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Asia Minute: Yakuza Split Concerns Police in Japan

Ari Helminen / Flickr
Ari Helminen / Flickr

Police across Japan are warning that developments in the world of organized crime there may lead to violence. The last time there was a split involving the Yakuza, the impact stretched all the way to Hawai‘i. HPR’s Bill Dorman has more in today’s Asia Minute.

Japanese police say the Yamaguchi gumi is the country’s largest Yakuza gang, with nearly 23-thousand members and associates as of about a month ago.  But in recent weeks, the gang has splintered—and more than a dozen of its approximately 70 senior leaders have been expelled.  The last split in the Yamaguchi gumi took place about thirty years ago.  Violence lingered, eventually killing two dozen gang members and a policeman while injuring 70 others.  Things got so bad at one point in the mid-1980’s that several gang members were arrested in Hawai‘I - trying to smuggle 100 pistols, five machine guns and three rocket launchers into Japan.

Japanese authorities have since cracked down on the Yakuza - although many gangs still operate in the open, complete with offices and the equivalent of corporate headquarters.  That includes the Yamaguchi gumi which started a hundred years ago - and gained power after the Second World War by supplying dock labor in its home base of Kobe.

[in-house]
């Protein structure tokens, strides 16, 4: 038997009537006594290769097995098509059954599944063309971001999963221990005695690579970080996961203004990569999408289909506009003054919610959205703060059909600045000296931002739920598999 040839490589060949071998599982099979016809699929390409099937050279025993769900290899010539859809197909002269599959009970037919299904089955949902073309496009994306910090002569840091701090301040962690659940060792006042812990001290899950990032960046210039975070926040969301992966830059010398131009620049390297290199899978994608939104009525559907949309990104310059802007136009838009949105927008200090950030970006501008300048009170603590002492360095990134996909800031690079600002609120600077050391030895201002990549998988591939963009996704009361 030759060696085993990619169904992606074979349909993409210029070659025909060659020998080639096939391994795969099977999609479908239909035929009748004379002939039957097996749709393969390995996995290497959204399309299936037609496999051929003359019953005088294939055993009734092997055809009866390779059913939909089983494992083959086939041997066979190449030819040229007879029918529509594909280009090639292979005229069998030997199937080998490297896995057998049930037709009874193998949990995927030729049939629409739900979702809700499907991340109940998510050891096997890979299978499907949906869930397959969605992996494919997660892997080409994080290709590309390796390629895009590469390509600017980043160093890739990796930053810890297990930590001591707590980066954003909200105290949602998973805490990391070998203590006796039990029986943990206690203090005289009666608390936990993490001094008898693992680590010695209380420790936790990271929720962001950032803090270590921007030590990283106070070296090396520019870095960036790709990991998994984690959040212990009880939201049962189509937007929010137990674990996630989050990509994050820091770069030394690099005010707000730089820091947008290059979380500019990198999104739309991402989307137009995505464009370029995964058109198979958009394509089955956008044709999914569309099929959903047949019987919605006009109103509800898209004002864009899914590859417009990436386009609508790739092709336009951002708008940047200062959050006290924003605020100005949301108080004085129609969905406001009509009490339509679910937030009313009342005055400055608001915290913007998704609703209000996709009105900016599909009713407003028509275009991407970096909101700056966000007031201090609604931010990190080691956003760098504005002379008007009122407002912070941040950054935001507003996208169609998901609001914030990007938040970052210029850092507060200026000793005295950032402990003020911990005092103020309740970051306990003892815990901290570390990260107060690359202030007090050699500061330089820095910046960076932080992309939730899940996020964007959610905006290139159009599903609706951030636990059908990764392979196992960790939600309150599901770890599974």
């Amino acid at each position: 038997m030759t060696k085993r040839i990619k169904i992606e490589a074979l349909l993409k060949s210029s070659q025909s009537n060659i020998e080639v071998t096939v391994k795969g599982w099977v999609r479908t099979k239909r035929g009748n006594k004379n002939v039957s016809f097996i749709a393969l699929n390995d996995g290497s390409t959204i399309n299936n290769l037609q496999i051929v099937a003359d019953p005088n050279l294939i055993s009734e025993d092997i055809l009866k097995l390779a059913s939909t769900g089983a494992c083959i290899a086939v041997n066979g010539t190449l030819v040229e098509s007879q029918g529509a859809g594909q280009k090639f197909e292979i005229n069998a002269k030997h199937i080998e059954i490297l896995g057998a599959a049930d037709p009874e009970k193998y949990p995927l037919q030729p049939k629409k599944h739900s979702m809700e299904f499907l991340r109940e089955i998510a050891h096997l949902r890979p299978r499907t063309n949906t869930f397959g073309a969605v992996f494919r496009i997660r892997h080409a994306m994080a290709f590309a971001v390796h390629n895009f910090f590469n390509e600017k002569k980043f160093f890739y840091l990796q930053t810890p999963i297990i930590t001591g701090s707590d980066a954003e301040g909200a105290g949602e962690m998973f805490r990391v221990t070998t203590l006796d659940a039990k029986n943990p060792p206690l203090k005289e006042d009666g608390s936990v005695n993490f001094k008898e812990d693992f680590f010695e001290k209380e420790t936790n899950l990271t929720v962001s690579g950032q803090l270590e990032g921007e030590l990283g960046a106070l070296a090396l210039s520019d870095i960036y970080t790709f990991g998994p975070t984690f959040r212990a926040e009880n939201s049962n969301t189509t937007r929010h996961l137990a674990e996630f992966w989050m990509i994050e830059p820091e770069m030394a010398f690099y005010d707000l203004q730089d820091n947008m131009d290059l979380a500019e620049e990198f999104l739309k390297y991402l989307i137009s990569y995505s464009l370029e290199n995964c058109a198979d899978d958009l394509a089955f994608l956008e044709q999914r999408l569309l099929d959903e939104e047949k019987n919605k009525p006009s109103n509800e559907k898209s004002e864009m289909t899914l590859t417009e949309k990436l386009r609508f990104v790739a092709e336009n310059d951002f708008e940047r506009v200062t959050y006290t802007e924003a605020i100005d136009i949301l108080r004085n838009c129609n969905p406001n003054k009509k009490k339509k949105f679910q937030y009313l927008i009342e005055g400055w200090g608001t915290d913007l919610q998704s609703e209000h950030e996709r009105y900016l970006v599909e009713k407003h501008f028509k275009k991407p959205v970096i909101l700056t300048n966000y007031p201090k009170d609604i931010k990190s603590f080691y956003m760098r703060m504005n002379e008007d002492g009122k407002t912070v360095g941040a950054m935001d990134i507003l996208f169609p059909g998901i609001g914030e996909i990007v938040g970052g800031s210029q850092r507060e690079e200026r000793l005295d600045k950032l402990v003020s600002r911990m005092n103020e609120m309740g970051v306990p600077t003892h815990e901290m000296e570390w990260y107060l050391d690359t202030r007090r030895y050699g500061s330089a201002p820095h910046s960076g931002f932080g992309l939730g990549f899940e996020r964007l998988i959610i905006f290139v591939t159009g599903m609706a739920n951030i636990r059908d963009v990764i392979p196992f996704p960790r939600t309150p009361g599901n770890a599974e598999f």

Japan’s Asahi newspaper reports the National Police Agency held an emergency meeting last week - including organized crime specialists from around the country.  The Asahi quotes a journalist who has long covered the Yakuza as saying financial disputes are at the heart of the breakup of the Yamaguchi gumi - adding that it “symbolizes a transitional period of gangster organizations.”

Bill Dorman has been the news director at Hawaiʻi Public Radio since 2011.
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